The Simple Life

The SImple Life by Allison Irwin at Homes by 1962

Aaahhhh…the simple life. It’s like a warm bath of Xanax and I’m happy to soak until the water’s cool and I’m a shriveled raisin. This simple life I’m referring to is farm life. I welcome the scene of a red barn, white farmhouse, woods and fields beyond, like kids welcome Christmas. Walking barefoot through thick grass to lay in the hammock, is just what I need to clear my mind. I’ll get lost in the dancing leaves above me, close my eyes and let the wind put me to sleep. Who am I kidding? I never nap. But I do love riding horseback through hidden trails, trusting sweet Blue as we cross a creek, head down a steep hill or navigate over a new fallen tree. These adventures with him make for meaningful days. Give us the chance to kick up a deer or wild turkey and both our hearts skip a happy beat. Sitting on the dock, I’ll laugh at the obnoxious bullfrogs and their loud, insistent bickering. And every once in a while, if I’m very lucky, I’ll catch sight of a newborn calf hours or even minutes old; the world’s loud chaos quiets and it’s complicated problems fade away. In that single precious moment, life is simple.

This past weekend I was able to share this treasured spot with some of my favorite people. That’s not an exaggeration for either. For the past 13 years, farm life has been a welcomed addition to my life. And for over 20 years, these people I refer to have been the kind of girlfriends one can only hope for. We started our friendships as college newbies and now we’re hard working, busy moms sprinkled across the country. Between us, we left 14 kids in good care while we recharged. Together we slowed our pace, laughed are heads off and got serious talking about life’s challenges…all with a heavy dose of nature, Midwest kindness and wine.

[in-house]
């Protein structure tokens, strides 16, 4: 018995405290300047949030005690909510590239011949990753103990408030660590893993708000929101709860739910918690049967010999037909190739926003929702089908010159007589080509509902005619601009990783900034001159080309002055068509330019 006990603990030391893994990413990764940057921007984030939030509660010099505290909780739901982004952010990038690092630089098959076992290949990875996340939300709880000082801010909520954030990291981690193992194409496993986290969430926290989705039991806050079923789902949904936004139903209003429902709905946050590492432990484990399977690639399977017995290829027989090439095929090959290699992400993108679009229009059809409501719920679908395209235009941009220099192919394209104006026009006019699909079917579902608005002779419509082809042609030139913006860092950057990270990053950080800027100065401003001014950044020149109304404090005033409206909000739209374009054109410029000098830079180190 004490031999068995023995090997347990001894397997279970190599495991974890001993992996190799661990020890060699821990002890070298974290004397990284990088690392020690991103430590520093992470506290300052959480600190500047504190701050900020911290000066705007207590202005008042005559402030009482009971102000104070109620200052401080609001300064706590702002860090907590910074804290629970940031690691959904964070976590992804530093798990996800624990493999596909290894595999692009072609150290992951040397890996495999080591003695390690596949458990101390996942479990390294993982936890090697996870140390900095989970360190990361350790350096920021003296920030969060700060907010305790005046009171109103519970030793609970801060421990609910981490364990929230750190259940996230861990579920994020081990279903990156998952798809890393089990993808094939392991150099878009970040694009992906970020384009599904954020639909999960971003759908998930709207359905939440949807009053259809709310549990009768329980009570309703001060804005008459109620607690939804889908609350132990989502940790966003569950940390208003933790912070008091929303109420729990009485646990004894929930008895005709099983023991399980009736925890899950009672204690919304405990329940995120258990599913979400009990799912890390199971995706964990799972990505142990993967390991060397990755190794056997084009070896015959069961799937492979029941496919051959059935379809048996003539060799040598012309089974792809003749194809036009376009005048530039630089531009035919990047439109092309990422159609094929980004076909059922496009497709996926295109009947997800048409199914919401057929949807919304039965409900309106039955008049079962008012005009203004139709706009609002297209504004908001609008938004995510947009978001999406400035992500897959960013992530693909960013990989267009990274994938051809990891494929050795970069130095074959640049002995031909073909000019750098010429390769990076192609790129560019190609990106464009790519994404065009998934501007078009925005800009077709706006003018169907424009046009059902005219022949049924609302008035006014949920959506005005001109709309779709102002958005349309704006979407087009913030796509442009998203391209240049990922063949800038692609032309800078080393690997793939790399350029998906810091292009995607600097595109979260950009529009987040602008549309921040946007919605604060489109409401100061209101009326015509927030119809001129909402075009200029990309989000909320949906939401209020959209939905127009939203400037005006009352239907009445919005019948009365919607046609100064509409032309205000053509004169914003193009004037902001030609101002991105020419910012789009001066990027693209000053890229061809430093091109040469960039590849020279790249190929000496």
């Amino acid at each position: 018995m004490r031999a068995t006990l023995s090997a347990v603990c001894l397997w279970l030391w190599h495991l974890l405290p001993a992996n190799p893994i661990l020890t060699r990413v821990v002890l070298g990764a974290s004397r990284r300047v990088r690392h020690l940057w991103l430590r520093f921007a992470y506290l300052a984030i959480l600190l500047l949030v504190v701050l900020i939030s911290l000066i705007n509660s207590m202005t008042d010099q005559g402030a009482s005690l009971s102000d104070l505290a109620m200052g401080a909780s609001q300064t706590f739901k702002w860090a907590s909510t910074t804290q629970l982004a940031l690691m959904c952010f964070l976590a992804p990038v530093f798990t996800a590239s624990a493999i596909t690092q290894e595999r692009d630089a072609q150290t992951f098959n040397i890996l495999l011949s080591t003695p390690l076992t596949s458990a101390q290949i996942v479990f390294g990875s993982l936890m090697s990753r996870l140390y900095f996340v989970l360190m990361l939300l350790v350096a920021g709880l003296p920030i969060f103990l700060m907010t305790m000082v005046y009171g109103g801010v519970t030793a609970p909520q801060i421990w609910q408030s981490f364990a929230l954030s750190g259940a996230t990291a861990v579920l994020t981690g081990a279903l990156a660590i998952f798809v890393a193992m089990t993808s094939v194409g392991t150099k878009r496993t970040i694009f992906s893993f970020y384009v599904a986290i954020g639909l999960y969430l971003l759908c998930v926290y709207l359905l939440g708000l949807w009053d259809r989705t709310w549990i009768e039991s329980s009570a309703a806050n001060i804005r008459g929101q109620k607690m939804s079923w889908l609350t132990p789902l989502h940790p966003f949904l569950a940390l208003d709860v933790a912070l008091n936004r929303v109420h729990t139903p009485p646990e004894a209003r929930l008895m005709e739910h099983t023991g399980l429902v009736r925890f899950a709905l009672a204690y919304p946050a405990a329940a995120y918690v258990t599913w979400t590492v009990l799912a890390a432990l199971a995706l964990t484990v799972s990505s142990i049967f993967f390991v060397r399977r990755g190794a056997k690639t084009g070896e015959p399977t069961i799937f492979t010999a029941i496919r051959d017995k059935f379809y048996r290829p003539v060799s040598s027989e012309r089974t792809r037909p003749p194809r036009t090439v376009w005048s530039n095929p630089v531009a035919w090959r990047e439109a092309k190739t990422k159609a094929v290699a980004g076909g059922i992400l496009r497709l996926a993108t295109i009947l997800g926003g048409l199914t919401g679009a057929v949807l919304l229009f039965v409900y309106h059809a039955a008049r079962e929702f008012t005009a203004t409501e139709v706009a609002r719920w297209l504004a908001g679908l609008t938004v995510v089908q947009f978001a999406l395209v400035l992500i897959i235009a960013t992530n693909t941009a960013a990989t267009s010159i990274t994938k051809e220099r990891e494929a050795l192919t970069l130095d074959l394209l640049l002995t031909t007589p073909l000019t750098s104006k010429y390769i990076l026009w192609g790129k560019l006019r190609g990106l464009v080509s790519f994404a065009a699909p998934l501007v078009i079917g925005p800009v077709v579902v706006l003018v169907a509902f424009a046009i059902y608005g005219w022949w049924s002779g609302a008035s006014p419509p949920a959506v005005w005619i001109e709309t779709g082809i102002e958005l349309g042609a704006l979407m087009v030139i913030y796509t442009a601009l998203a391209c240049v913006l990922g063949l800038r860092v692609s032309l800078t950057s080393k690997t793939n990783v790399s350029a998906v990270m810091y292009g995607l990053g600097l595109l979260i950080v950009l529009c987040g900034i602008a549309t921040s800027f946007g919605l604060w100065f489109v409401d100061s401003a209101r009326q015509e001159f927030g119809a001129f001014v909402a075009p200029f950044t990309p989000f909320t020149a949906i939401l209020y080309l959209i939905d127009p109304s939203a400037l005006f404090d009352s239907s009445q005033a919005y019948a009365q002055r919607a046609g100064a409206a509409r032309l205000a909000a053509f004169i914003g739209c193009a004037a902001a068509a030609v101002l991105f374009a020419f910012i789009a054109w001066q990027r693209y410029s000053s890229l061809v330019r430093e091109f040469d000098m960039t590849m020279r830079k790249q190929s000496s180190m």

Back in Arizona, Mr. 1962 and I are working towards “official”. Our dates have been more frequent and time together is more meaningful. He’s getting real about the price to pay and I’m sharpening my pencil. We’re in that, “meet the family and friends” kind of phase. I’m getting comfortable with second base and if the chemistry is unstoppable, I’ll sprint to third. This practice of patience, waiting for the right pitch, may actually pay off.

As always, songs run through my head constantly. Back at the farm it’s a heavy rotation of Jason Aldean, Tim McGraw and Kenny Chesney. Cue “Fly Over States” for the plane ride there, “Green Grass Grows” on repeat and “Wild Child” loud as I’m driving fast through fields and just can’t get enough of the beauty around me. I’m a cowgirl version of Maria in “The Sound of Music”. Back home, Calvin’s “Feel So Close” starts the minute I walk through Mr. 1962’s doors…and I most definitely feel his force field. If all the cards fall into place, we’ll have the chance at a real love story. A hot, heavy and well timed one. Getting back to the farm in Indiana and sharing a slice of the simple life with friends whom I adore, was just what I needed to calm my fluttering butterflies. Third base is a big deal people!